How Leaders Can Support the Implementation of Effective Literacy Practices
Literacy is the most important skill that a student can acquire. With the ability to read, students can access and learn the material in other subjects, such as math, science, social studies, etc. Without it, many will be relegated to a life of crime and possibly incarceration. Why? Because the ability to read is a prerequisite for 95% of the jobs today. If you cannot read, how will you provide for yourself and possibly a family? Without viable job options, many people end up living a life of crime; not because they want to but because they feel that they have no other choice.
That’s why literacy instruction is so important. Educators must be able to teach all students to read on grade level. This involves being a wizard at helping students cultivate foundational reading skills and then build more advanced skills such as reading proficiency, reading fluency and reading comprehension. We often expect teachers to become literacy specialists on their own, but the truth is that the development of literacy practices depends a lot on the support of their building principals. In this article, we will discuss how leaders can support the implementation of effective literacy practices.
Model best practices. The head principal should be an instructional leader. I have been saying this for almost 20 years, and for many, the thought is finally settling in. Whether its elementary school or middle school, they should be able to visit classrooms where reading instruction is taking place and assess the teacher’s effectiveness. If the teacher needs to sharpen some of their instructional skills, the principal should be able to help by modeling the skills that the teacher is lacking. Although I know that in many situations the literacy coach or an assistant principal will be delegated the responsibility of providing literacy coaching to teachers, the principal needs to oversee the process. Why, because the buck stops with you, and most of your subordinates won’t have a wealth of experience in the area. Literacy development is too essential for you to delegate.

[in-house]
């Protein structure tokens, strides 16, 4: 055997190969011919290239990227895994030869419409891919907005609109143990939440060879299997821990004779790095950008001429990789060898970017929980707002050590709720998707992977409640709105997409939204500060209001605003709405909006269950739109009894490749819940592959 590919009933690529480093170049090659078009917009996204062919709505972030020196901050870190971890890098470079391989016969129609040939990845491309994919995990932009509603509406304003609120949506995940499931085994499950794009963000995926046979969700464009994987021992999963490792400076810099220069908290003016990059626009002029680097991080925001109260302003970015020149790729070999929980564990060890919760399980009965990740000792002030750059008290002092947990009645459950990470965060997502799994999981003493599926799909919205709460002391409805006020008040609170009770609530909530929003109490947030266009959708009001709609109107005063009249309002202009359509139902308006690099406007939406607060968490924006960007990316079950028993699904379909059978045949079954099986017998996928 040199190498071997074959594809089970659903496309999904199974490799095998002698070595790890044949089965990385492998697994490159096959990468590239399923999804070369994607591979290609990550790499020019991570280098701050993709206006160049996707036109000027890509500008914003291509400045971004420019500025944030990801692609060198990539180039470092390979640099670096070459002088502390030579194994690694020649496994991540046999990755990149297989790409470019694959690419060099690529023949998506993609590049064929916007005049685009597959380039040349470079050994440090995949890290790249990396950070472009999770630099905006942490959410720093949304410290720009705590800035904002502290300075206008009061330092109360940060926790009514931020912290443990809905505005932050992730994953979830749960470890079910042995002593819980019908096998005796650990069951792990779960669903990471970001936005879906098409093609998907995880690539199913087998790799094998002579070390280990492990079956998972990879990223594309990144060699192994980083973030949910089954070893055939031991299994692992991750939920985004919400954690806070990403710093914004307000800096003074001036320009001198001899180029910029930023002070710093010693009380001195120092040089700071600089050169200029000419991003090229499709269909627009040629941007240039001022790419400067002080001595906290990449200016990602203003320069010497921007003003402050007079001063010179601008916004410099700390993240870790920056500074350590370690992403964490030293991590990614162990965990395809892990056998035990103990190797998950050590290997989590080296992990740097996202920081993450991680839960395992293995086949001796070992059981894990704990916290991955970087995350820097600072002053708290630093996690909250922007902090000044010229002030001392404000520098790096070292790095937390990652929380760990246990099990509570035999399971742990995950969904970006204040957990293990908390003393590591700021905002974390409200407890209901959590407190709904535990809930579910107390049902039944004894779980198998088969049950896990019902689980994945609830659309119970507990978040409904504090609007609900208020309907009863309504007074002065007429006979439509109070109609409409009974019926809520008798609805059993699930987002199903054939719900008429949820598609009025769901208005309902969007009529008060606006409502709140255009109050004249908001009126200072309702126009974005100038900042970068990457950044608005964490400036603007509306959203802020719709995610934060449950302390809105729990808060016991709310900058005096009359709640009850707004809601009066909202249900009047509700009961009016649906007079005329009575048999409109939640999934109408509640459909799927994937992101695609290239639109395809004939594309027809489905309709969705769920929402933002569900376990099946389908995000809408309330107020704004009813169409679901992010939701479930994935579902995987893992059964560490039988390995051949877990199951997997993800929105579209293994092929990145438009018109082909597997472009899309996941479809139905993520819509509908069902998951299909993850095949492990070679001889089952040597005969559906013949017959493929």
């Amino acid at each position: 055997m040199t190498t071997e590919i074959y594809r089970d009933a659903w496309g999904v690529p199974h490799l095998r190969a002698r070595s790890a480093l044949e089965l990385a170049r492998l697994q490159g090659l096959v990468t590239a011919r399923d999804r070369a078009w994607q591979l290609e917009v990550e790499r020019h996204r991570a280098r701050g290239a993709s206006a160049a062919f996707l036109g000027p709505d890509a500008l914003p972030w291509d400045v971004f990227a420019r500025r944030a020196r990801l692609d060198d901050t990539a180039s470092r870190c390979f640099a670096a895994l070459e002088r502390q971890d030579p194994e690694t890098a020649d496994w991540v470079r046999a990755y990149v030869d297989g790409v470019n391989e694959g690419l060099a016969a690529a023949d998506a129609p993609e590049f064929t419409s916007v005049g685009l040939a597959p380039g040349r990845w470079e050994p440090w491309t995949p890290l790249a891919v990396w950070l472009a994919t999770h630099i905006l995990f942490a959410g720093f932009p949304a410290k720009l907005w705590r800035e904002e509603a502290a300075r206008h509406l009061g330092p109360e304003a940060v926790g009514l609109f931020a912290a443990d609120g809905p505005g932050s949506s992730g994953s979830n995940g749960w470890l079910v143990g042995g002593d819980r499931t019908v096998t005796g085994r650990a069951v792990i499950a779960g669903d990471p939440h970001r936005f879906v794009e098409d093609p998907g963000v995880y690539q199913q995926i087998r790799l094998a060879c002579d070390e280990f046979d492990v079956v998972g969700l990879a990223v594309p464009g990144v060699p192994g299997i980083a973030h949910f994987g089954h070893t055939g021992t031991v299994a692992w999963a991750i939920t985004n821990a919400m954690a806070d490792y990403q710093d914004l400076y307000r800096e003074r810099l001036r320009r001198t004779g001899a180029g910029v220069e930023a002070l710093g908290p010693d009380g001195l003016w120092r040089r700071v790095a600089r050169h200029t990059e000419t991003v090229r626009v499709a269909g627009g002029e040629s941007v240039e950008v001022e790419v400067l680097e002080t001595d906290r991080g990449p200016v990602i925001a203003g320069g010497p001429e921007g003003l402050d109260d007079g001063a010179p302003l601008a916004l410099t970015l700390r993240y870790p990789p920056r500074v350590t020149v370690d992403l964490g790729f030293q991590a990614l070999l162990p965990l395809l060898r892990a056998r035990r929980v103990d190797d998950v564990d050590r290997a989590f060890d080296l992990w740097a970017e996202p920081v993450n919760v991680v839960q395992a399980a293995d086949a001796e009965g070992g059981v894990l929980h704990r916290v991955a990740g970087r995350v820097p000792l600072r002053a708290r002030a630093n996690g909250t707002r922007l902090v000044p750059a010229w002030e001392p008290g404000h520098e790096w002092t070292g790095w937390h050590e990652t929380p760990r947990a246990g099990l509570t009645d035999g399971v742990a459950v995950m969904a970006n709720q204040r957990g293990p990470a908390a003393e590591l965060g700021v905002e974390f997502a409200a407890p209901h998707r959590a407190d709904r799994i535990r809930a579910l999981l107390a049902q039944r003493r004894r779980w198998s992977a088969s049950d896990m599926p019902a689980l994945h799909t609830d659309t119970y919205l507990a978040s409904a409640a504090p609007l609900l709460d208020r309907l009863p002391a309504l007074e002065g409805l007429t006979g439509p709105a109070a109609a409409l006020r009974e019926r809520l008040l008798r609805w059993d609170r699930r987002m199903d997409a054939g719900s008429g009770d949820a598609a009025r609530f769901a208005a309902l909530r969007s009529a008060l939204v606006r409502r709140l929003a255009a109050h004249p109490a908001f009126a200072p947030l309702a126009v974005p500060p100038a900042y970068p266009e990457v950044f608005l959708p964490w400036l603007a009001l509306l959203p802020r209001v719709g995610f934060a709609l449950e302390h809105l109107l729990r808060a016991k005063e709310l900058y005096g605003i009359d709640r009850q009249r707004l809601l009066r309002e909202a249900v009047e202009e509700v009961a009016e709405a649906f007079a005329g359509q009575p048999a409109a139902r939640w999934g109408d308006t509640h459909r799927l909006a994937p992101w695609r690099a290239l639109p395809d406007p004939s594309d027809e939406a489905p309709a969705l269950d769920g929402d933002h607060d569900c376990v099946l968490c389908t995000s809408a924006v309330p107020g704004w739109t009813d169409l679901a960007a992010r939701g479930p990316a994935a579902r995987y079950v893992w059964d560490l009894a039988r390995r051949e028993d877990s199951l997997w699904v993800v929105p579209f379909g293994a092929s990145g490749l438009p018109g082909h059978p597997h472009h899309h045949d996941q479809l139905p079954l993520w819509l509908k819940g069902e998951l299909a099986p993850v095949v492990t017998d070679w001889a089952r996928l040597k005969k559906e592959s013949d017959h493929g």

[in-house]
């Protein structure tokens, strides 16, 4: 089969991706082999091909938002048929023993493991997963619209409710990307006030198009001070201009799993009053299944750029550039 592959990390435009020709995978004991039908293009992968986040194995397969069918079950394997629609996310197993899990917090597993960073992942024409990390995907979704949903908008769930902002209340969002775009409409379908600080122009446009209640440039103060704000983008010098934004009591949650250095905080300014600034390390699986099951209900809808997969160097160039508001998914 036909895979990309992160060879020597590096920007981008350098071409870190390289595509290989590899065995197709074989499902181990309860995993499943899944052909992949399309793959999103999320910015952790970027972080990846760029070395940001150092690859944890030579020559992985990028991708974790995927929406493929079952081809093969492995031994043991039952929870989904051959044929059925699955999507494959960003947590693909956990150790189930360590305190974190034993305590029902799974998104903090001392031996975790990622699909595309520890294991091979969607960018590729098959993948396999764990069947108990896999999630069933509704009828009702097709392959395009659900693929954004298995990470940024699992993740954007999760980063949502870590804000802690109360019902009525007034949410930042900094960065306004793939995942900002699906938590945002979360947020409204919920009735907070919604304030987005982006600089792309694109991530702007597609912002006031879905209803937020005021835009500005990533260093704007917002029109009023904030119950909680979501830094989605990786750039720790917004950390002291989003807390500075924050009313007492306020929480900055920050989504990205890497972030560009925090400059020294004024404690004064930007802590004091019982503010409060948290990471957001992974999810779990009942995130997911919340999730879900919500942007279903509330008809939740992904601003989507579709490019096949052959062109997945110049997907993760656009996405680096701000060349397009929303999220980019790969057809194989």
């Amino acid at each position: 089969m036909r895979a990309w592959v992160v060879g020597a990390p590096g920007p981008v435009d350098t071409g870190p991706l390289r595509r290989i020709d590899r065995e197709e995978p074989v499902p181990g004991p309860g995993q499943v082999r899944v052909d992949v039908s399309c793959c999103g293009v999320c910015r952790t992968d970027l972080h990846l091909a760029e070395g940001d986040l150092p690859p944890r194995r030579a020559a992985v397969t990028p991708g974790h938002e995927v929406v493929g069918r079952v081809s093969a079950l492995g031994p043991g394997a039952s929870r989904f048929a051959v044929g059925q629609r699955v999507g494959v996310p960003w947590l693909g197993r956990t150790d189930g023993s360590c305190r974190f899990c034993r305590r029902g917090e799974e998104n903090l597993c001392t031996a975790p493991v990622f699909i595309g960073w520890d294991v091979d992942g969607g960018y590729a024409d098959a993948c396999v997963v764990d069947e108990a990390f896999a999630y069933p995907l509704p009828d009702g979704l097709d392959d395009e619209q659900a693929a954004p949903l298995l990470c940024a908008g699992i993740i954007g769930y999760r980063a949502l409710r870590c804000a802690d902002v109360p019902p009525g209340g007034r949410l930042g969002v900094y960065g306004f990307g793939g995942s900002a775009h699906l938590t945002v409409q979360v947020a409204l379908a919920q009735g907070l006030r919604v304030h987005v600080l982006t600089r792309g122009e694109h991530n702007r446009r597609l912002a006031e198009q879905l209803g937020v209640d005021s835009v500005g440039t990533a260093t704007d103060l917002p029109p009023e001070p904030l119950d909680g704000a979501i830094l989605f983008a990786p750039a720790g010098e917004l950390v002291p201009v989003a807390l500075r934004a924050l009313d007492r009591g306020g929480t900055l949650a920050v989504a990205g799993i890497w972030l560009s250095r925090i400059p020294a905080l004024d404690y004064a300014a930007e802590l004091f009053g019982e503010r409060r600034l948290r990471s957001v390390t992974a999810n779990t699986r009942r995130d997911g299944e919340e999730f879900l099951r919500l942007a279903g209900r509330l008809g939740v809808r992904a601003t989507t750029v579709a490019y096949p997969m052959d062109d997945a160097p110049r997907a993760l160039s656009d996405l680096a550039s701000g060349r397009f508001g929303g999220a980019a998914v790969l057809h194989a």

Provide effective professional development. If you want your reading teachers to be as effective as they can be, then you need to provide them with a robust system of professional development. This means providing meaningful in-service workshops and training, online professional development options, and opportunities to attend reading education conferences. If you think you can’t afford it, think again. The truth is, you can’t afford not to do it. Affluent districts usually have large professional learning budgets, and even schools that serve poor neighborhoods receive supplemental funds via Title I. You have no excuses.
Get parents involved. If you want to ensure that the literacy practices that you are implementing reach their maximum effectiveness, you must involve parents. Parents are their children’s first teachers, and during a child’s literacy development phase they can serve as excellent teaching partners. The skills students are working on at school, can be reinforced and taught by parents at home. Sure, it will take a lot of work on the parent’s part, but hey, it’s worth it. As an educational leader, you need to make sure that parents are up for the task. Develop a Parent’s Academy that provides parents with the expertise to teach the literacy development skills that kids are learning at school, at home. All you must do is come up with a plan, a curriculum, and then get to work. Of course, you won’t expect them to be able to do everything that a teacher can do, but you would be surprised what you can do with a little innovation.
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